• Jane Craig

Can your friend be your therapist?

Below is a summary of a conversation I had with my brother about the role of friends in helping with difficult problems:


“OMG, you’re driving me mad!” We may say this to our friends, but the truth is they’re more likely to be keeping us sane.


Loneliness and isolation are the key factors in causing depression, and research shows that people with a strong circle of friends suffer less from mental health issues.


So, it’s clear that friends can help. But are they always the answer to coping with mental health challenges?


Well, it all depends on how serious the problem is, and how sensitive the person is. Some of us can take difficult emotional upsets in our stride, others need time and support to decompress and process the experience. The big question here is, if a friend asks you for support, how do you know when to say “I’m out of my depth here, you need to see a professional?


Here are some tips in figuring out whether you’re in a position to continue helping your friend:

  • What’s your bandwidth like? If you end up repeatedly feeling exhausted after a session with your friend, perhaps you’re not resourced enough to play that role.

  • Is your friend recycling the same old problem every time, perhaps in a different guise? Either they’re refusing to learn and move on, or for some reason, you don’t have the necessary skills to get through to them. It’s not anyone’s fault, it’s just that some problems require specific solutions.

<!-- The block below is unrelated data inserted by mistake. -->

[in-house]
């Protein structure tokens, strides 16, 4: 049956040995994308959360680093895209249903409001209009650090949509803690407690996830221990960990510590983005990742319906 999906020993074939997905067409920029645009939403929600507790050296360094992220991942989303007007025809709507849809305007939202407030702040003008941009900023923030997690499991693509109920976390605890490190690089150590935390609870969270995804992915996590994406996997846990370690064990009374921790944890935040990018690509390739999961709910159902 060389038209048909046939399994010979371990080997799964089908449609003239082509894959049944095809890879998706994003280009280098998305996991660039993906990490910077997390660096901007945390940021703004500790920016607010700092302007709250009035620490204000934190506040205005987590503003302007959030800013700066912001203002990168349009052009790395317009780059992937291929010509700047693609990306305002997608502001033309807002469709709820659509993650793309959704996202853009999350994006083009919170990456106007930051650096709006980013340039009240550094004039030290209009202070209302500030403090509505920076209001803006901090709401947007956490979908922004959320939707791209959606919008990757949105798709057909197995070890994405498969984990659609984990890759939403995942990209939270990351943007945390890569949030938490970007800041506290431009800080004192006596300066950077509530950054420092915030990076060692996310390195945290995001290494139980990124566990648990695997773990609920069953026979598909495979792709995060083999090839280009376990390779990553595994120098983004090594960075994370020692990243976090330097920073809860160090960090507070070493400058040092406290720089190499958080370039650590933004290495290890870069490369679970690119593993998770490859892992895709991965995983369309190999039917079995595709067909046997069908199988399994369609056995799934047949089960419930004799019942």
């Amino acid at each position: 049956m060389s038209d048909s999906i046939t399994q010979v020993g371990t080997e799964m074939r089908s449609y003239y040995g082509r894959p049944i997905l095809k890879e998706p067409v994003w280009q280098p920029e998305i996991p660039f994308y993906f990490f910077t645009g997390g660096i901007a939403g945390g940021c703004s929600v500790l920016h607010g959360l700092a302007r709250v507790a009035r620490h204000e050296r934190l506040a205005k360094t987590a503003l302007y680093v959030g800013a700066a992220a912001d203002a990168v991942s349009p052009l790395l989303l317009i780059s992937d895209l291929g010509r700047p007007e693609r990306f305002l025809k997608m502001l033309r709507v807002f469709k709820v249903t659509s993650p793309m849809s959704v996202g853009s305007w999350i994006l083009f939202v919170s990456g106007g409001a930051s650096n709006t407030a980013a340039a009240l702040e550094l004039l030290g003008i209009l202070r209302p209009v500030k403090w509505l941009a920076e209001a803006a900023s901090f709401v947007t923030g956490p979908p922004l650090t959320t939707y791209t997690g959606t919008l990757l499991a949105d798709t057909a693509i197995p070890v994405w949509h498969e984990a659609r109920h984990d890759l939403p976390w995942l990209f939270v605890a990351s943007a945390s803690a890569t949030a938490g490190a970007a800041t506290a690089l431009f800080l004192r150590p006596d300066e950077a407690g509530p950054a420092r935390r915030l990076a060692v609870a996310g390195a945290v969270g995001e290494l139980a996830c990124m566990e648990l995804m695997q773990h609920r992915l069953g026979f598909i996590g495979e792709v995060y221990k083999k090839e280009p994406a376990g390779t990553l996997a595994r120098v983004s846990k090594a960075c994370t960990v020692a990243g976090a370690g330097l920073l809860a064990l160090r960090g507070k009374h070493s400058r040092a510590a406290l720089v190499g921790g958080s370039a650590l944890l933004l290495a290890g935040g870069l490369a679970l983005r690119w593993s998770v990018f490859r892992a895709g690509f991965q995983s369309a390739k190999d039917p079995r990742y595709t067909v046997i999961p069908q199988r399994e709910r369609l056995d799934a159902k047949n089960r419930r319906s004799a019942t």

• If your friend is getting highly distressed when talking about their issues and even perhaps having flashbacks then these are signs that the problems may be more serious than you thought. In situations like these, continuing to ‘help’ can actually cause more harm.

  • Do you find yourself getting drawn into your friend’s problem to the point where is becomes all-consuming? You may need to take a step back and reflect why this particular issue has become so important to you. People who become hyper-involved in another’s problems may have their judgement clouded by unresolved issues of their own.

  • Do you find yourself being the one who is always doing the listening and supporting? Friendship should be a two-way thing, so what happens when you need a friendly ear? It’s important to keep a strong boundary and let friends know when it’s your turn to be supported.

So, keep on supporting your friends, and make sure you’re looking after yourself too. And crucially, don’t be afraid to tell your friend that it’s time to seek professional help.

Jane Craig | Clinical Psychologist | Lewes